A key goal of successful portfolio management in the enterprise is understanding how to balance exploring new business with exploiting proven existing business models – and how to transition businesses successfully between these domains. Leaders must understand the difference between these domains and be able to design, implement and operationalize the required mindset, strategies and people that govern them. If it’s fallen to the CEO to manage the organization has not built the capability and will struggle to continually evolve.
Mapping the Innovation Portfolio
Portfolio mapping requires taking an end-to-end view of the lifecycle of initiatives in your organization. Lean Enterprises consider four main domains:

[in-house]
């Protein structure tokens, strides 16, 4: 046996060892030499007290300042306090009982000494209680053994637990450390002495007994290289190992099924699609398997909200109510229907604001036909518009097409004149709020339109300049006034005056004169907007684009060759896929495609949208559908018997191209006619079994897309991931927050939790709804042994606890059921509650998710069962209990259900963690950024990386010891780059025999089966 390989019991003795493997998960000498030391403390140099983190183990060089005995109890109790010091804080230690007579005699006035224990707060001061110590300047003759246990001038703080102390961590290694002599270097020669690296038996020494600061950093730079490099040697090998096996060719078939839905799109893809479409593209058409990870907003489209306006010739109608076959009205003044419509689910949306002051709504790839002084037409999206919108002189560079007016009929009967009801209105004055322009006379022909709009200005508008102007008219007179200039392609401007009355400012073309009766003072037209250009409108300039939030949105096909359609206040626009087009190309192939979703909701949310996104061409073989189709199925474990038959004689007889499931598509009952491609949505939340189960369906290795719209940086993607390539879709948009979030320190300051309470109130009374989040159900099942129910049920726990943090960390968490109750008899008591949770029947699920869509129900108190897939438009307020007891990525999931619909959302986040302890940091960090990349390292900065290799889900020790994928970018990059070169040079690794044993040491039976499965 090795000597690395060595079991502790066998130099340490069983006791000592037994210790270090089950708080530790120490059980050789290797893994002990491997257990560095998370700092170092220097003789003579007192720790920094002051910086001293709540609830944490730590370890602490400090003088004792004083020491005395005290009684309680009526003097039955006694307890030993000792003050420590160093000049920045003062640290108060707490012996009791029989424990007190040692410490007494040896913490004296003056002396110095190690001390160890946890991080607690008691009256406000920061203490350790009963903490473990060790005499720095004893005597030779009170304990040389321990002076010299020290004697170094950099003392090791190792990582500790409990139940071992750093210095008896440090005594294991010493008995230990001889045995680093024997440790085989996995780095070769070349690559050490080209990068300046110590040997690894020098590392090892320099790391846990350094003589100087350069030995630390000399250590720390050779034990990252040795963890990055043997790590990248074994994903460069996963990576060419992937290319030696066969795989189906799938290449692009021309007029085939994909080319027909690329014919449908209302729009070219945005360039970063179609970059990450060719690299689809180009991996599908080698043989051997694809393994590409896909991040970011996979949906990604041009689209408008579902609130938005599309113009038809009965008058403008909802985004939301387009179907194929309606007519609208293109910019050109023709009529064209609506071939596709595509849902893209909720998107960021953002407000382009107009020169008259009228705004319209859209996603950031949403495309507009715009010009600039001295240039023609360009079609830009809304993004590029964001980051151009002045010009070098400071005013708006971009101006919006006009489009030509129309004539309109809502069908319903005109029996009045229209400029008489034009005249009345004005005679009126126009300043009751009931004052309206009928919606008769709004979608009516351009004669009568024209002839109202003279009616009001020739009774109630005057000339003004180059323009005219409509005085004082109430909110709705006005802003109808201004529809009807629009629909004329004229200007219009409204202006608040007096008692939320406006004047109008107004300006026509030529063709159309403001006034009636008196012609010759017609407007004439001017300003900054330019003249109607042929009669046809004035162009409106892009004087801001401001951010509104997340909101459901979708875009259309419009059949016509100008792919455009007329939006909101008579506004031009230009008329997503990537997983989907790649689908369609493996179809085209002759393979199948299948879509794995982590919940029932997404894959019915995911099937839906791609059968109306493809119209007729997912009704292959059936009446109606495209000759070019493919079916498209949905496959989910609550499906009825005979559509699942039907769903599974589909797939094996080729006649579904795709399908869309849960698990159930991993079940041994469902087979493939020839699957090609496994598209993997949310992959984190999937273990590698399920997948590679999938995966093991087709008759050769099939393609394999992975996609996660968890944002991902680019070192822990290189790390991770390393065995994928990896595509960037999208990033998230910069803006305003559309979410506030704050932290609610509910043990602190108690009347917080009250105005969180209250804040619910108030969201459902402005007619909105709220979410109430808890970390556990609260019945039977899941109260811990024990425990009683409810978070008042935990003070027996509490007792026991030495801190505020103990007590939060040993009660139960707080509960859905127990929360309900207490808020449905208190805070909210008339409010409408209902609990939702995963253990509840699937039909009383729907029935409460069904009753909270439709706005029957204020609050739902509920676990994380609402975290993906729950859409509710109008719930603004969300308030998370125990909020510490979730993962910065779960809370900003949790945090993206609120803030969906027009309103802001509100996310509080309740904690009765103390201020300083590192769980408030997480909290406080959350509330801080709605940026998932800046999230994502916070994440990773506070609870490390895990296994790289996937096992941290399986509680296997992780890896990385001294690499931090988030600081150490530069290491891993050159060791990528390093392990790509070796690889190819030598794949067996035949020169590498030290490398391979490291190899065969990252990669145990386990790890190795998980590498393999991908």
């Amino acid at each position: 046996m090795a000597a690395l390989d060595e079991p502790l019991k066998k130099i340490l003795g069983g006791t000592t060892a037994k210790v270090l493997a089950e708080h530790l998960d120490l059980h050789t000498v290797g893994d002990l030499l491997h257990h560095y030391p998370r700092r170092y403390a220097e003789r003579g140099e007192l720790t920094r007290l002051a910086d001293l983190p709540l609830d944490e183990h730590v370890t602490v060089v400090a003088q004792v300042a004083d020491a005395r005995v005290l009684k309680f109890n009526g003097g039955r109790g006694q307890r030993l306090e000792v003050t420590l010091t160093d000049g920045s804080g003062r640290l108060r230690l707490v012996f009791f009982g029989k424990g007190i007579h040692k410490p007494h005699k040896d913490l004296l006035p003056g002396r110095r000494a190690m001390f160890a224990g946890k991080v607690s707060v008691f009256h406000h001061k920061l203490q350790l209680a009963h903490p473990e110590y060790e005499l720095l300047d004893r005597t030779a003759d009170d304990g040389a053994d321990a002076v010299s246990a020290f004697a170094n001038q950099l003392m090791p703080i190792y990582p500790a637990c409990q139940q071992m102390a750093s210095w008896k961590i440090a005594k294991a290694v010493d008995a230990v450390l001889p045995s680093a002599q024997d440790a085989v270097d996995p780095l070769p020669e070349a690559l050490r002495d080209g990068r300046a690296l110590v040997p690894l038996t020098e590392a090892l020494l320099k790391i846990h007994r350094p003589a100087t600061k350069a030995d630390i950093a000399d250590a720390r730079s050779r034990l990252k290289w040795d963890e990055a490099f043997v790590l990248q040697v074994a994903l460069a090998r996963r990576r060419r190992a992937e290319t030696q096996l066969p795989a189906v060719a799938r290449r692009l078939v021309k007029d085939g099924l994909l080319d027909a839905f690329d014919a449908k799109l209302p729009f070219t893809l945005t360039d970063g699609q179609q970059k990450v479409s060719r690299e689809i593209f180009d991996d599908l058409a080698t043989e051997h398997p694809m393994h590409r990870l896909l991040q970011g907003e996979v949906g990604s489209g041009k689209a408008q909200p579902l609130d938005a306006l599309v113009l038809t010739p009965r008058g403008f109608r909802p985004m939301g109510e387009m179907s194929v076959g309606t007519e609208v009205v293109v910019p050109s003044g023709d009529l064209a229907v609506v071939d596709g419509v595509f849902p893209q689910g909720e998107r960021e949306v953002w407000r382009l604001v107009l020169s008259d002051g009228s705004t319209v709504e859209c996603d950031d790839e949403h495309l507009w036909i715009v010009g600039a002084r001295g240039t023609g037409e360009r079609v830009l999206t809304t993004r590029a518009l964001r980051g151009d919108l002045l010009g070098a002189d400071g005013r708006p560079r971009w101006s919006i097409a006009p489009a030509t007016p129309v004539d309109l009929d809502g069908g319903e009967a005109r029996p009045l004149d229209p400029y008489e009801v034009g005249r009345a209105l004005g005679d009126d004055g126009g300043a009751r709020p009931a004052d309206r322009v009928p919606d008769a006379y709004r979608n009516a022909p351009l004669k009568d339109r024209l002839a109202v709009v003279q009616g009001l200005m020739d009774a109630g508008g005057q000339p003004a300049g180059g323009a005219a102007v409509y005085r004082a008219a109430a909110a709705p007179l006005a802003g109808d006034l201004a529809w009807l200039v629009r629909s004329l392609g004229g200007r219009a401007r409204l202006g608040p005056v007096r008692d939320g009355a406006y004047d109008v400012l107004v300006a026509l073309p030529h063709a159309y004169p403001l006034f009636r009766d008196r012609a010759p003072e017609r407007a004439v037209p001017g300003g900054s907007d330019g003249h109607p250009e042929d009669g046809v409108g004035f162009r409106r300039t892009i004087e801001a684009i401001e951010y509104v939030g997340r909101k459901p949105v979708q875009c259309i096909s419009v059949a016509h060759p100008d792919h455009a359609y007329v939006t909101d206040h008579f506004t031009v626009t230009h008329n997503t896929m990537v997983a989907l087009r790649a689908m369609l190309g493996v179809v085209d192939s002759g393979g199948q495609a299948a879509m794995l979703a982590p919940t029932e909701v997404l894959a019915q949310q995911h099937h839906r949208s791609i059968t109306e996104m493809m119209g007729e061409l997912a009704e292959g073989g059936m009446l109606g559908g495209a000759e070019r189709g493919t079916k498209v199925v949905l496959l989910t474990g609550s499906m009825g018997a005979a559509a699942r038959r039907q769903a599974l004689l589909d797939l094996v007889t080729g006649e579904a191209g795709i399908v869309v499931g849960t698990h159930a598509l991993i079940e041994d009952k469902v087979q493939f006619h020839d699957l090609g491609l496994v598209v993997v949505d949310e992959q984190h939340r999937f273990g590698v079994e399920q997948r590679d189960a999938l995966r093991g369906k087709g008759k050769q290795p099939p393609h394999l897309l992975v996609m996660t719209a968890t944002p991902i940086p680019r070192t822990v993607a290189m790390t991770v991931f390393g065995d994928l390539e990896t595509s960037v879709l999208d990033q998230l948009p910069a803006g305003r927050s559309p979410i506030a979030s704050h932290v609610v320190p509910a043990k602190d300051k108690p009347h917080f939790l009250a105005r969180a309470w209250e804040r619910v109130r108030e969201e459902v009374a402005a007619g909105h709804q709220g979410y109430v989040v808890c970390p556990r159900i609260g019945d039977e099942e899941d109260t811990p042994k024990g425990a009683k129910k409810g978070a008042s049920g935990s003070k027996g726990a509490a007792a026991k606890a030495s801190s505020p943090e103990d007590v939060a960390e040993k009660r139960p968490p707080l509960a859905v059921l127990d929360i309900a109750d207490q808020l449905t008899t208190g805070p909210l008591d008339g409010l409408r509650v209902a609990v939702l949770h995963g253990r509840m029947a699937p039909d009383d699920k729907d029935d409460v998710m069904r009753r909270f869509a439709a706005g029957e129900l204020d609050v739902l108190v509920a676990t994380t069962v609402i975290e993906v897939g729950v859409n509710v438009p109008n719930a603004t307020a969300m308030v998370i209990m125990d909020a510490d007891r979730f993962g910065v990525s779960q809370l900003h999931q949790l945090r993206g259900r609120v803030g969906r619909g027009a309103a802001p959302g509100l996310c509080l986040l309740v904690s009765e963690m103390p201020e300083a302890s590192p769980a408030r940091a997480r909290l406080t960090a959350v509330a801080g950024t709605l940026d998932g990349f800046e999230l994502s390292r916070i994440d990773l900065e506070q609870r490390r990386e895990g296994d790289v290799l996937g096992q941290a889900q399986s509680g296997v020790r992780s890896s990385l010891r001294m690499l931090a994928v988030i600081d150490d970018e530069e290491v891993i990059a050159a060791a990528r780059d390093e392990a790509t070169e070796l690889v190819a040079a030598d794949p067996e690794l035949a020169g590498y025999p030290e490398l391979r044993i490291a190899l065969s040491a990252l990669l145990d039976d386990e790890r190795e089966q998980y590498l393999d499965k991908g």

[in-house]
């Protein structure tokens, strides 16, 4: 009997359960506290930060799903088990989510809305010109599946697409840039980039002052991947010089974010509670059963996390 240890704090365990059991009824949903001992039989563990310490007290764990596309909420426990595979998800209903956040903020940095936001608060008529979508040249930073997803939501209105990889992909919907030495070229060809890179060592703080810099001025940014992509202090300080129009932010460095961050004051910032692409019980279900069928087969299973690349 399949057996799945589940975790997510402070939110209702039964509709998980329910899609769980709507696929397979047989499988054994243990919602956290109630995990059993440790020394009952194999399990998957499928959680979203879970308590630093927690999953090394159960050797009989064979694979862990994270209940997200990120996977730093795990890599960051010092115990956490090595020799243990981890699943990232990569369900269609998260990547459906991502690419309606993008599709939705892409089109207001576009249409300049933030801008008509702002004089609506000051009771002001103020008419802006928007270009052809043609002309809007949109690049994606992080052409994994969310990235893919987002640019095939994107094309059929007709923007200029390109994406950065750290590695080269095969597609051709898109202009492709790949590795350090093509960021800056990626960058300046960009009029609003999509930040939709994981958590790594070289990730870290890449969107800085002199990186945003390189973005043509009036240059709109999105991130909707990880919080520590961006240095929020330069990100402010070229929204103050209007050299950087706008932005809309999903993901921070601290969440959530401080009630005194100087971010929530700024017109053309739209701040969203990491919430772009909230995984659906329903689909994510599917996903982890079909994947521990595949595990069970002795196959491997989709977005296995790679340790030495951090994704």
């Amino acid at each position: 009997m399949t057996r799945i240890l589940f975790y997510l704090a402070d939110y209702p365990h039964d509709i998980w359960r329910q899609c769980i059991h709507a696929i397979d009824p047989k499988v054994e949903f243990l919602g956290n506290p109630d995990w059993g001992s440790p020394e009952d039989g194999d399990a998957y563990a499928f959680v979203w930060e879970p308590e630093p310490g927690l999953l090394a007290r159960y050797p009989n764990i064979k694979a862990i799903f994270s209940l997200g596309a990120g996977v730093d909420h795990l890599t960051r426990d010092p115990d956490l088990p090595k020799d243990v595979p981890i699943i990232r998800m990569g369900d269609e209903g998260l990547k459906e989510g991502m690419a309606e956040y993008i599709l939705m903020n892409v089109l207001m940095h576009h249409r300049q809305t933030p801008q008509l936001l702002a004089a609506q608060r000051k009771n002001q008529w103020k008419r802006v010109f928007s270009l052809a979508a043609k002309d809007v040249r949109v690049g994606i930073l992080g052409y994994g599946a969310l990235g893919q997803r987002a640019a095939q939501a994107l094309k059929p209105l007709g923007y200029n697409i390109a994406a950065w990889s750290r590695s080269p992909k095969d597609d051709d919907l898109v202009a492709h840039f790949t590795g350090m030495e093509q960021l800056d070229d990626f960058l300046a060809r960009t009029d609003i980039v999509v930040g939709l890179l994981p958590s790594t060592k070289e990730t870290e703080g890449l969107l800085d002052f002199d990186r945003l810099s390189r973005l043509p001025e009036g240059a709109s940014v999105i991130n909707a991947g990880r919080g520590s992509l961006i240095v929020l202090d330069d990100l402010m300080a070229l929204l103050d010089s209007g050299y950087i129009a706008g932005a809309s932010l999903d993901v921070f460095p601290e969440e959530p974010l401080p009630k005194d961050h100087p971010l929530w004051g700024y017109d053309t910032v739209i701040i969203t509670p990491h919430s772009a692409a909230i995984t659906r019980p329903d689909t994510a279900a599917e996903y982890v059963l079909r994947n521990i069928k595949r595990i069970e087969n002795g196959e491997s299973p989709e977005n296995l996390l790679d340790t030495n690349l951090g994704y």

- Explore early stage initiatives that are bets for the future with high degrees of uncertainty
- Exploit initiatives that have achieved product-market fit and the organization wants to grow and scale
- Sustain initiatives that have become repeatable and scalable business models, products or services that drive the majority of revenue for the organization
- Retire initiatives that are long lived, no longer beneficial (even limiting) to the organization future success or strategy and should be sunset from the portfolio
Initiatives that do not achieve desired outcomes in any domain should be killed, and their investment transferred to other initiatives.
High performance organizations focus on building capability to continuously move initiatives through the model from Explore to Retire. They understand that using the same strategy, practices and processes across the entire portfolio will result in negative outcomes and results.
Unit 3: Principles and Capabilities for Innovation Portfolio Management